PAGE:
NCAI’s core purpose is promoting aviation career pathways in Northern California. The Workforce Development Committee is tasked with promoting existing pathways into aviation vocations, and exploring innovations that will lead to new pathways with lower barriers to entry for prospective workers.
The pilot career pathway has traditionally been a challenge, owing largely to opportunity and expense. In 2017, the FAA reported a total US pilot population of 609,306, of which 98,161 held a commercial pilot certificate, and 159,825 were Airline Transport Pilots. Flight Instructors numbered 106,692, though many instructors maintain their certificate but do not actively instruct (airline pilots, for example).
While not all aviators want to become commercial or airline pilots, the first hurdle for aspiring pilots remains the initial private pilot license (or sport pilot license, for some). A growing shortage of instructors makes earning this certificate even more challenging. With training costs ranging from $8000-15,000 for an initial license, NCAI seeks to lower this barrier with future scholarship programs, as well as exploring and promoting innovations including certified electric aircraft for flight training.
Aviation Maintenance Technicians
The shortage of qualified Aviation Maintenance Technicians reflects several trends, including the growing global fleet of aircraft as well as current aircraft mechanics aging out of the workforce. Northern California’s healthy aviation economy means that a mechanic shortage represents both a workforce development challenge as well as a tremendous opportunity for career technical education students. Growing this career pathway will involve educating students about existing FAR Part 147 career training programs in the community college system, and promoting FAR Part 65 apprenticeship with local aircraft maintenance businesses.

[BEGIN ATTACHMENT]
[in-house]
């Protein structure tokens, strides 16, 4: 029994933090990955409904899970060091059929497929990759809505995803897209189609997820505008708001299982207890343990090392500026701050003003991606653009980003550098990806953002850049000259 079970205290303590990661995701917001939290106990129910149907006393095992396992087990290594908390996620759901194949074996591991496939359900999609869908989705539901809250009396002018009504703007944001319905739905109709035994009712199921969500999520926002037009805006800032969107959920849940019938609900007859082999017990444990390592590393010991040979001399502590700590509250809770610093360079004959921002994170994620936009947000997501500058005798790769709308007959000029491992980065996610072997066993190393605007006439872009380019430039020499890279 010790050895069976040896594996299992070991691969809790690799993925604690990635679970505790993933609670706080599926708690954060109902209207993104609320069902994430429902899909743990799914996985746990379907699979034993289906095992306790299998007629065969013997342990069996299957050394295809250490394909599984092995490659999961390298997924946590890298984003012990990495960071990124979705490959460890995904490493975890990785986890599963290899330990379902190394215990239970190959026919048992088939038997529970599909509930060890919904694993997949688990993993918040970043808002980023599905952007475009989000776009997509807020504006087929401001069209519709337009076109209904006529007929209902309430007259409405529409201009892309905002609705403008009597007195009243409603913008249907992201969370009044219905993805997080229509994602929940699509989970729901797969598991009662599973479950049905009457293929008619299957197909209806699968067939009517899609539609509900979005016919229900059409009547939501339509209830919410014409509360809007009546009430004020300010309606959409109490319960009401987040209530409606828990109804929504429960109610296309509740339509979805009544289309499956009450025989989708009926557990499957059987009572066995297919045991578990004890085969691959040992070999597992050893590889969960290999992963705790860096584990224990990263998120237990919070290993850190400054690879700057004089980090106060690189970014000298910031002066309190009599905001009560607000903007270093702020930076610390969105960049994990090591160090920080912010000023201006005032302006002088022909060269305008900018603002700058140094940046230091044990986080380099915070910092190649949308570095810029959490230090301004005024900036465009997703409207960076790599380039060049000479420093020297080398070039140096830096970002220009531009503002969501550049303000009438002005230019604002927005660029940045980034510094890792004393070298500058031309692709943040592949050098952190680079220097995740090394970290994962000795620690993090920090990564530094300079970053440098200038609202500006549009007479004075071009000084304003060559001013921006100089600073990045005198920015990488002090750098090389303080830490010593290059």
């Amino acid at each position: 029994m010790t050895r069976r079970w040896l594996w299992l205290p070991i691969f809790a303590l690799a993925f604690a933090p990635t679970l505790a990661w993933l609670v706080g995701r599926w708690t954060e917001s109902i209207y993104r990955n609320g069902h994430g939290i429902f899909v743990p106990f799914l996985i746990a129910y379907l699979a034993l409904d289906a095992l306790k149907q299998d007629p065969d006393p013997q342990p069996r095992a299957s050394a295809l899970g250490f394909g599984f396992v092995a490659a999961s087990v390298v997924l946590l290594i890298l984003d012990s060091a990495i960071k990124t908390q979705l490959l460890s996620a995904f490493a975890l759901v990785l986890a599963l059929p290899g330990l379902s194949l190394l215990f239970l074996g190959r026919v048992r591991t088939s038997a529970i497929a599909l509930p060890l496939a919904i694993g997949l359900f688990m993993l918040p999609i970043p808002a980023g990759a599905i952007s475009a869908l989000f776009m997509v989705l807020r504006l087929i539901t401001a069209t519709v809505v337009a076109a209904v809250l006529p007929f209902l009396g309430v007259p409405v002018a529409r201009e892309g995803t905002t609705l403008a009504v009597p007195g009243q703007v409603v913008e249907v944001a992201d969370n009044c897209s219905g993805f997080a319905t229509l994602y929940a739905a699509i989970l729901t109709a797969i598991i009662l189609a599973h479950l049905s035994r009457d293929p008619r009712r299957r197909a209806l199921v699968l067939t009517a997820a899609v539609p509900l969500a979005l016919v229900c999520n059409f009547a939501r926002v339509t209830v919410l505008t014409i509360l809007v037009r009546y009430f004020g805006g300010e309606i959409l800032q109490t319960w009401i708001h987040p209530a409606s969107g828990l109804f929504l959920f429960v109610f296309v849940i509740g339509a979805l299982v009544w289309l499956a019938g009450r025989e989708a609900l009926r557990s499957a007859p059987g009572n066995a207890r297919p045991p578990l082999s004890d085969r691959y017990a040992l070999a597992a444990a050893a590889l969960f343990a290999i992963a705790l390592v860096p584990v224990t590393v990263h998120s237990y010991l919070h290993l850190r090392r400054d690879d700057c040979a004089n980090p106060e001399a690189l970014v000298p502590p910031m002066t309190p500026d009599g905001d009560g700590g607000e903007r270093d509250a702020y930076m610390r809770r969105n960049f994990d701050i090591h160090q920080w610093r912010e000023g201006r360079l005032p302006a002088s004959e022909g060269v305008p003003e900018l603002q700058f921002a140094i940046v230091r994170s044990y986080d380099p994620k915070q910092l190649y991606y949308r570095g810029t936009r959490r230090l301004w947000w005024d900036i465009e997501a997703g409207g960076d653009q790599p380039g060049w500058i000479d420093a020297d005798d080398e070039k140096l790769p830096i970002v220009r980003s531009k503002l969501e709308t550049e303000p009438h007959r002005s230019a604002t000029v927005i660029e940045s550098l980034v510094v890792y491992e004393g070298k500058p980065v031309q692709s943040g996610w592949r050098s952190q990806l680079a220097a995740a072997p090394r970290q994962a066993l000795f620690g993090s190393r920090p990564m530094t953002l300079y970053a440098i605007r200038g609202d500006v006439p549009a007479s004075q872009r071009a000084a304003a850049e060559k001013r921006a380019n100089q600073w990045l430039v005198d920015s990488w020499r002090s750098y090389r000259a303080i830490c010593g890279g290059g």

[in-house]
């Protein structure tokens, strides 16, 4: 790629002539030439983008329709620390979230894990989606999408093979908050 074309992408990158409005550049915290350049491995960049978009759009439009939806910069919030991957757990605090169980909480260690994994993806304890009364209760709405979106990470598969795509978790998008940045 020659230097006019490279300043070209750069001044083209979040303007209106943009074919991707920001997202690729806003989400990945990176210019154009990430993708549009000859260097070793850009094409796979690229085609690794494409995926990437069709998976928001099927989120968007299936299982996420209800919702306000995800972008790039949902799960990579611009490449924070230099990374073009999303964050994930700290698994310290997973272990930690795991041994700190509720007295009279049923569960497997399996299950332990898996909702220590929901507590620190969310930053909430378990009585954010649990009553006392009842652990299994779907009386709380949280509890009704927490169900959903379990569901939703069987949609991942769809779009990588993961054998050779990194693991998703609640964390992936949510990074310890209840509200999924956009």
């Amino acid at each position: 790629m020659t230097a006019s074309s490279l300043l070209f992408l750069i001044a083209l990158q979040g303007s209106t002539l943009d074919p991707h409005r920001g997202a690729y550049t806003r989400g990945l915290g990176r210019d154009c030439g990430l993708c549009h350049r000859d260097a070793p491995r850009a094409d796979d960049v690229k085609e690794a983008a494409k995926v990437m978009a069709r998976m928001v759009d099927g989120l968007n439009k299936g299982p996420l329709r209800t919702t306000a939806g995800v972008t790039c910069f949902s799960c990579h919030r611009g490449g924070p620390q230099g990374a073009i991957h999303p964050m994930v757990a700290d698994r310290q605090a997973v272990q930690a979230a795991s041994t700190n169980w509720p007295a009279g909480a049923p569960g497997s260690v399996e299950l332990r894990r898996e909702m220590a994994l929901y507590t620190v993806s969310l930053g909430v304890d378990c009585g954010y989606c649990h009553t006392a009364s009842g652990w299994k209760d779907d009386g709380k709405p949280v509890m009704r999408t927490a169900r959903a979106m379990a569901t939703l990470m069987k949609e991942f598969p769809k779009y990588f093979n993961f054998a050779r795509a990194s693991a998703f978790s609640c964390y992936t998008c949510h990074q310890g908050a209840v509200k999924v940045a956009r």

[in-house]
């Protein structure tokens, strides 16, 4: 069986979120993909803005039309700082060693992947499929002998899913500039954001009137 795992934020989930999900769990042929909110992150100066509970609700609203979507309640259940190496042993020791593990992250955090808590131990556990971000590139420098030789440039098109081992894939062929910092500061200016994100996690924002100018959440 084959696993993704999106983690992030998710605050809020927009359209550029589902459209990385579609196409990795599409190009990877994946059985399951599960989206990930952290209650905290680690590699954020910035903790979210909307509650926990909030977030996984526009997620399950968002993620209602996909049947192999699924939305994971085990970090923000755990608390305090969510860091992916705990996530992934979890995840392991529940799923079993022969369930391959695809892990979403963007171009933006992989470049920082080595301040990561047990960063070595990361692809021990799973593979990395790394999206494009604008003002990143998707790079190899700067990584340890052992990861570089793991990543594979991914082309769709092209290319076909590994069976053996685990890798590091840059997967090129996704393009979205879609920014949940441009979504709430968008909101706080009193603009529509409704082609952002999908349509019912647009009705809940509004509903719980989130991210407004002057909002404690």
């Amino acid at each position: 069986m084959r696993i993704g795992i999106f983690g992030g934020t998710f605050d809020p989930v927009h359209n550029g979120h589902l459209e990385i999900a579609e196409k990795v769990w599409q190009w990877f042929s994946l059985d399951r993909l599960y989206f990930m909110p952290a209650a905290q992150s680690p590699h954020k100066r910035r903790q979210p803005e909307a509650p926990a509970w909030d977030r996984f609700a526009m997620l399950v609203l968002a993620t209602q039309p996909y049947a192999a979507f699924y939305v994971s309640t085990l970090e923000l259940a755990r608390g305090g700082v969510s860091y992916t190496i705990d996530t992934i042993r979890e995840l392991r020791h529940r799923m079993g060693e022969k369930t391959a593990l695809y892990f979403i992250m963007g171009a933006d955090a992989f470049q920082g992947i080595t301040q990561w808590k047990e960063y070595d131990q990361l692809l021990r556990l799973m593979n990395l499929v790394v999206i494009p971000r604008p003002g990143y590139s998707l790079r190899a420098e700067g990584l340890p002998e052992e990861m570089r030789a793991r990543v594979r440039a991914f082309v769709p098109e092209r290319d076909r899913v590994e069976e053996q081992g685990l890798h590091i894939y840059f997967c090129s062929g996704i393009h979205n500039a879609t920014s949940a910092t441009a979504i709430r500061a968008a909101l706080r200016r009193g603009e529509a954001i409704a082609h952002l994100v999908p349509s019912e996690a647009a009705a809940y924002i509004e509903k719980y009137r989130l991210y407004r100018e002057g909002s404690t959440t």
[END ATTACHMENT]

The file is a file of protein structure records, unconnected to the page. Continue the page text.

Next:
Drone Operators – Part 107
The field of small unmanned aircraft systems (SUAS) or “drones” is one of the most exciting new opportunities for aspiring young aviators. The unexplored potential of this segment coupled with relatively low barriers to entry for commercial operation make for an exciting combination. Did you know that high school students can earn a commercial drone operator certification from the FAA? Our workforce development efforts in the unmanned field are to aid students of all ages in earning this professional certification, and then explore avenues to exploit and monetize the unrealized potential of unmanned aerial operations.